In 2016 a tiny studio behind games like Joe Danger revealed and subsequently released No Mans Sky, a game that promised to give you a limitless, procedurally generated galaxy with billions of stars that even the developers didn’t know what was out there. Finally! A game that would let me live out those dreams. Unfortunately at launch, the game while being as wide as an ocean was as shallow as a puddle of urine in a parking lot at 2:00 AM.  After being critically panned, the subject of much scrutiny online, and an endless sea of memes, I too gave up on that dream of flying through an exotic universe.

Luckily for all of us, Hello Games did not follow suit. The developers in the past 4 years stuck their nose to the grindstone, keeping silent, and continued to expand and develop the game in ways no one could have predicted. Since 2016, they have released 12 unique, diverse expansions all for free, all for a die-hard audience that is once again growing: myself included. It all began with the foundation and pathfinder update which brought some life into the game and exploded with Atlas Rises which brought together true multiplayer, more variety, and more things to do and see. The Beyond update brought one of the best applications of virtual reality by bringing you directly into the universe, they gave us a reason to go to the depths of the oceans, to make music and make friends, and then this year they brought us Origins. The latest update literally feels like playing a sequel with how much variation the developers have added.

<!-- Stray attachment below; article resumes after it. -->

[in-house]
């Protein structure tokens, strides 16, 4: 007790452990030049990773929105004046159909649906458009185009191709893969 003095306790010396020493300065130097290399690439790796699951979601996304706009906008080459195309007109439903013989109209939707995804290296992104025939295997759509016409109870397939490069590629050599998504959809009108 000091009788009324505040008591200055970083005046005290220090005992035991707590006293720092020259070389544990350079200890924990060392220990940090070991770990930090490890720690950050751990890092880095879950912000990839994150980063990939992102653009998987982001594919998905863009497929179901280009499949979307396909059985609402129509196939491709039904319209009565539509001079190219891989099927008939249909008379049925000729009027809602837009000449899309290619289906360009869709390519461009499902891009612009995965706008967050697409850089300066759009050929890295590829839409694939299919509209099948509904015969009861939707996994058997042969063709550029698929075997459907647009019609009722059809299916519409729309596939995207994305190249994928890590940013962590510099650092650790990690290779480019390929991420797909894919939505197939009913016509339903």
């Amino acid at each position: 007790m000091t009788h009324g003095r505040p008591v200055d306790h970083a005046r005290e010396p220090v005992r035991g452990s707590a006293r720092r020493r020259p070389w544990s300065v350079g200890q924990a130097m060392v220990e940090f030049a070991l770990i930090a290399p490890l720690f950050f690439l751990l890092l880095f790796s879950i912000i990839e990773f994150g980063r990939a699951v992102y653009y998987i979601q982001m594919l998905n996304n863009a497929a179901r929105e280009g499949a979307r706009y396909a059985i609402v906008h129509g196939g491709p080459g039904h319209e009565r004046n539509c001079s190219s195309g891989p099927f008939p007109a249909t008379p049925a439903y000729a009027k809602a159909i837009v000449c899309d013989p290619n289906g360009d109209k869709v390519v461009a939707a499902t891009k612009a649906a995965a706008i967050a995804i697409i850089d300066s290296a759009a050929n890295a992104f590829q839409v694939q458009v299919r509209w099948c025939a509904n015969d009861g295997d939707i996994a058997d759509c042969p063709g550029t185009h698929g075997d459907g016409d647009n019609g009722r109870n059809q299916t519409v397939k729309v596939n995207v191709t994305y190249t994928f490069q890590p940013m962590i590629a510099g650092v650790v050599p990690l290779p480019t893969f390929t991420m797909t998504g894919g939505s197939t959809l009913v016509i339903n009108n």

There was a moment about two weeks ago where I landed on a beautiful planet, on top of a mountain, and then just looked out into the horizon in VR seeing the sunset on an alien world. This is not an exaggeration, I actually teared up because I never in my lifetime thought I would experience something like this. This is why No Mans Sky is my surprise of the generation: it sure is a surprise when your dreams to sail through an endless sea of stars actually comes true.

The best part? Hello Games shows no sign of stopping any time soon.


Evan Westendorf

Host of The Nonsensory Podcast – Larping as a Ginger Jedi in Jedi: Fallen Order

Choice: Horizon: Zero Dawn and the emergence of Guerilla Games